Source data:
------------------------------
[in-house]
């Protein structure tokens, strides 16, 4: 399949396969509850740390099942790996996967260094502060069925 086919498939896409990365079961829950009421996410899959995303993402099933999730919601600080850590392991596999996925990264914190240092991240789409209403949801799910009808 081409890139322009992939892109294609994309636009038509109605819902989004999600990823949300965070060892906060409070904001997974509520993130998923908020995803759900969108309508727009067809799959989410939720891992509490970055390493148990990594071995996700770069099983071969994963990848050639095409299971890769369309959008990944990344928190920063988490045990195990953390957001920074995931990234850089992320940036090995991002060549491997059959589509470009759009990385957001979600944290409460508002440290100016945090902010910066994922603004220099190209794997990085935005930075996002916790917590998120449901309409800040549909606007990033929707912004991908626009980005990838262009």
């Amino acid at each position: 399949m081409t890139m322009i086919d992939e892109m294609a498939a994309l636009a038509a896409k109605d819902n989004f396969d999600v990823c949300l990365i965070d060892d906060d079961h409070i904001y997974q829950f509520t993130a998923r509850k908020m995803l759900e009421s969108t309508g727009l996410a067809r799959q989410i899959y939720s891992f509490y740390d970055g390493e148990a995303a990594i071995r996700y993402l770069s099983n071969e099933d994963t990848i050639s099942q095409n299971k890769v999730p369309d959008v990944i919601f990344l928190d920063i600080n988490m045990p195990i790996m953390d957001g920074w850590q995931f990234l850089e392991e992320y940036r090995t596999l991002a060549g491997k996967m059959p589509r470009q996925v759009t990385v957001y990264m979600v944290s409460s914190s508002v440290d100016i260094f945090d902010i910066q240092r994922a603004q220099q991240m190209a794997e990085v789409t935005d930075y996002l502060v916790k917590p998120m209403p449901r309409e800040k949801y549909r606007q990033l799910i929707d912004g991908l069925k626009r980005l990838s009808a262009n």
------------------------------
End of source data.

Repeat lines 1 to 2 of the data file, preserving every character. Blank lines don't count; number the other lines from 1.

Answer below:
[in-house]
């Protein structure tokens, strides 16, 4: 399949396969509850740390099942790996996967260094502060069925 086919498939896409990365079961829950009421996410899959995303993402099933999730919601600080850590392991596999996925990264914190240092991240789409209403949801799910009808 081409890139322009992939892109294609994309636009038509109605819902989004999600990823949300965070060892906060409070904001997974509520993130998923908020995803759900969108309508727009067809799959989410939720891992509490970055390493148990990594071995996700770069099983071969994963990848050639095409299971890769369309959008990944990344928190920063988490045990195990953390957001920074995931990234850089992320940036090995991002060549491997059959589509470009759009990385957001979600944290409460508002440290100016945090902010910066994922603004220099190209794997990085935005930075996002916790917590998120449901309409800040549909606007990033929707912004991908626009980005990838262009």